Thursday, March 25, 2010


When I was an undergraduate at MIT in the late 1970s, one of the most impressive people I knew was my roommate Walter.

Walter was a mechanical engineer, and knew an incredible amount of just-plain-practical stuff about how to make things work, from types of stainless steel to the ins and outs of convective cooling.

The rest of us vicariously enjoyed his entry in Woodie Flowers' design completion, the 2.70 contest (named for the number of the design course). The idea was to take a box of stuff--tongue depressors, rubber bands, and so forth--and turn it into a machine that would beat other students in a glorified "king-of-the-hill" like task. This was way before I heard the phrase KISS, "Keep It Simple, Stupid," but we all learned that successful designs took this minimalist idea as a core principle.

This sort of contest has been picked up by others, even bringing high-school teams into the game, for example in the FIRST competitions. It's a great way to inspire imaginative people in ways that go way beyond the ordinary classroom experience. And it's a hands-on demonstration of the creativity that underlies true design.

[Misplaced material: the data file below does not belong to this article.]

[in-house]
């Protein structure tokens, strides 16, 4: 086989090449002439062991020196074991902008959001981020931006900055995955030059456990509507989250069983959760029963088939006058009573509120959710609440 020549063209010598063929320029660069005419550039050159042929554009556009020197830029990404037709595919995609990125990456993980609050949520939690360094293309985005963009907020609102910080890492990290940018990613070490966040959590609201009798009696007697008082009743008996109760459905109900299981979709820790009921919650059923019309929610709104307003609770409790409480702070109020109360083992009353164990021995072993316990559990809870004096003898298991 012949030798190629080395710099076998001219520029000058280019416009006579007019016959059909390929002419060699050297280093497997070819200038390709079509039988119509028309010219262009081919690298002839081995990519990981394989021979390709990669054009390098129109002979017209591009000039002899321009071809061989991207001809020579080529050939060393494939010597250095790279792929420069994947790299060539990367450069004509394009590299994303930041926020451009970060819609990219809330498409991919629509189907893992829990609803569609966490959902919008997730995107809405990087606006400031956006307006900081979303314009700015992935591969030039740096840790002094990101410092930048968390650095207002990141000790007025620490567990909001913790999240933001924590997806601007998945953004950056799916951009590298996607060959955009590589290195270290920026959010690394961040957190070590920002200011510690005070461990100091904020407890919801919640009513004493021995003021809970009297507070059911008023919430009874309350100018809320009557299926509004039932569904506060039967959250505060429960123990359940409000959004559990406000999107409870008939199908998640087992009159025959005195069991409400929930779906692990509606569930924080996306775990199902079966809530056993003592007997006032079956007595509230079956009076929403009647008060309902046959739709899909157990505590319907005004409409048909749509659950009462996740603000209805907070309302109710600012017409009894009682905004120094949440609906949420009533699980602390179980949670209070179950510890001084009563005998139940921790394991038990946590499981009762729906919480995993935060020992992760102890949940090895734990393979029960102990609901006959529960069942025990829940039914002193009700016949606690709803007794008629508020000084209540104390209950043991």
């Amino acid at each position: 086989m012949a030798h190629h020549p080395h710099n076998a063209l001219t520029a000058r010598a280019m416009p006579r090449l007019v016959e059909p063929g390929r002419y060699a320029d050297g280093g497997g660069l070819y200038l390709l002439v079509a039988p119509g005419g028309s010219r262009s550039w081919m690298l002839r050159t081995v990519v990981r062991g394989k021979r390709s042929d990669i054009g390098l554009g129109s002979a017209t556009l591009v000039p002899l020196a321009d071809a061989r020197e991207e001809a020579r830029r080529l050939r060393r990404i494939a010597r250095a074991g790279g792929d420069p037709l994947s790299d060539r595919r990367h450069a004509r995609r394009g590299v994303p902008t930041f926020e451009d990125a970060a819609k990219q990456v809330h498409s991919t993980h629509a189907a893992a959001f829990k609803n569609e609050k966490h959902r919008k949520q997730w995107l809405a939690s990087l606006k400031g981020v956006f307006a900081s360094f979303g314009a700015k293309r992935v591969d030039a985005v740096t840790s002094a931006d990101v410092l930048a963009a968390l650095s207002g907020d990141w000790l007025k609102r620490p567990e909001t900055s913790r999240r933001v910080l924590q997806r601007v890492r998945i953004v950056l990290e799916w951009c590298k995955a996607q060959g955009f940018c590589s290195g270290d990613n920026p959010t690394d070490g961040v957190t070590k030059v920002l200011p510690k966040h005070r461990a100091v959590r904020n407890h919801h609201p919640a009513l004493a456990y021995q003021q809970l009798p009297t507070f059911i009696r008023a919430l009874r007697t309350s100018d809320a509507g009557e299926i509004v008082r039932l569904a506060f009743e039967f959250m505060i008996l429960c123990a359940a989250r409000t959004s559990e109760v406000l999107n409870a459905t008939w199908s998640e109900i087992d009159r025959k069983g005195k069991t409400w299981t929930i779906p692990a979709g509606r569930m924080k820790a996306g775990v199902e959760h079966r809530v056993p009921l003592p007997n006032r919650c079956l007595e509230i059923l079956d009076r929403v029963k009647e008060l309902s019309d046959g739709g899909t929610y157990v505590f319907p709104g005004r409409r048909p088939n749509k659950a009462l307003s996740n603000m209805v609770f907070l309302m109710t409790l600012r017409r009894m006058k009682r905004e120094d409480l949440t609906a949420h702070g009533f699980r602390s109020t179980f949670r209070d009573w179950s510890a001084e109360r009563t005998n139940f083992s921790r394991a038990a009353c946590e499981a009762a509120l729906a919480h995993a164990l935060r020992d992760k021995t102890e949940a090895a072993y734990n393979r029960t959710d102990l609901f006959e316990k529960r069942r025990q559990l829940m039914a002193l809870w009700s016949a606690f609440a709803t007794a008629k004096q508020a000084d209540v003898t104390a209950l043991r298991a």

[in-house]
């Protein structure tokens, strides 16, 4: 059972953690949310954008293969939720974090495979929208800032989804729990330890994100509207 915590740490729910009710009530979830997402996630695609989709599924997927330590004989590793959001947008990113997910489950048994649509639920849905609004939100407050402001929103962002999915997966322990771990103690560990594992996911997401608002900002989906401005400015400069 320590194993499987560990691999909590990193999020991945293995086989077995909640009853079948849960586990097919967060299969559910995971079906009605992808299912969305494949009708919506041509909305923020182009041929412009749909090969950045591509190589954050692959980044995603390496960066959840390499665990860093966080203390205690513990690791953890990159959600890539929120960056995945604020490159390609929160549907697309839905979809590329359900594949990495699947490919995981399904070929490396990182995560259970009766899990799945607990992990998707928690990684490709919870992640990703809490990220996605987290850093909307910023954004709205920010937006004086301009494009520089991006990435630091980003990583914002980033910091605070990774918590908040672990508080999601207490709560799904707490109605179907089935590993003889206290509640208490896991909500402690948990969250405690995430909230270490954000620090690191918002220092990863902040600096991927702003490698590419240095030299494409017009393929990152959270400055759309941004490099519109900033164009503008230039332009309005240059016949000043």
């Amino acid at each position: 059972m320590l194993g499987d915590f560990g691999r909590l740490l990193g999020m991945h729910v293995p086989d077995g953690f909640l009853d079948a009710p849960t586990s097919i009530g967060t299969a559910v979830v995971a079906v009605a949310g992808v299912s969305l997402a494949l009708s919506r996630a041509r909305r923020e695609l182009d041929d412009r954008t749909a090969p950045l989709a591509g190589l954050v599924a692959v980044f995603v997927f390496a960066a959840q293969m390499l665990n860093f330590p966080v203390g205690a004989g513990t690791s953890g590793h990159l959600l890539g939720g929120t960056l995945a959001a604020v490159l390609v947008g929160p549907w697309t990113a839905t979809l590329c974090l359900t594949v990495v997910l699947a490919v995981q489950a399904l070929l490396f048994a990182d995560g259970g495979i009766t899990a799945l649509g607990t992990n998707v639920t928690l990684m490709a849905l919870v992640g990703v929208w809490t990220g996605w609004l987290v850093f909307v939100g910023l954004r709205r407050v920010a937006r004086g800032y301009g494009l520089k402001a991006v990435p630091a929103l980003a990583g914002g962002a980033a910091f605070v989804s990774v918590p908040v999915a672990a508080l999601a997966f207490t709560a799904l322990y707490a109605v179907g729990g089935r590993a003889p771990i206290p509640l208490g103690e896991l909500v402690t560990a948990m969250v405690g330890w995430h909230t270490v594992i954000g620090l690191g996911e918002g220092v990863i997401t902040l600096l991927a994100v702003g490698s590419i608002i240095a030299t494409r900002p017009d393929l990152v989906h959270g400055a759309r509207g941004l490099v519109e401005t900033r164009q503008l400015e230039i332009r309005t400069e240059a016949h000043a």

Walter also worked with Otto Piene, the artist who headed MIT's Center for Advanced Visual Studies. Among other things Walter helped sew enormous inflatable anemones for Piene's Centerbeam project on the mall in Washington, D.C., as well as designing and building beam-steering mechanisms for an early laser show.

I'd forgotten all of this until reporting my latest story for CACM on a new project from MIT, which brings together two teams. One group comes from the Department of Urban Studies and Planning, which is exploring ways that distributed technology can illuminate or improve urban life, such as tracking trash disposal or using cell phones to monitor commuting. The second group is from the "Aero and Astro" department, where researchers have been exploring autonomous vehicles for military and other applications.

The Flyfire project aims to do something even stranger: to use LED-bearing helicopters to make a giant display. Although there may be some practical need for such a display, the most compelling vision for now is to create giant public art projects, of the kind pioneered by Piene and others.

Maybe it will never be particularly useful. Maybe it will never even work. But these grand visions tap into something essential in the human spirit.

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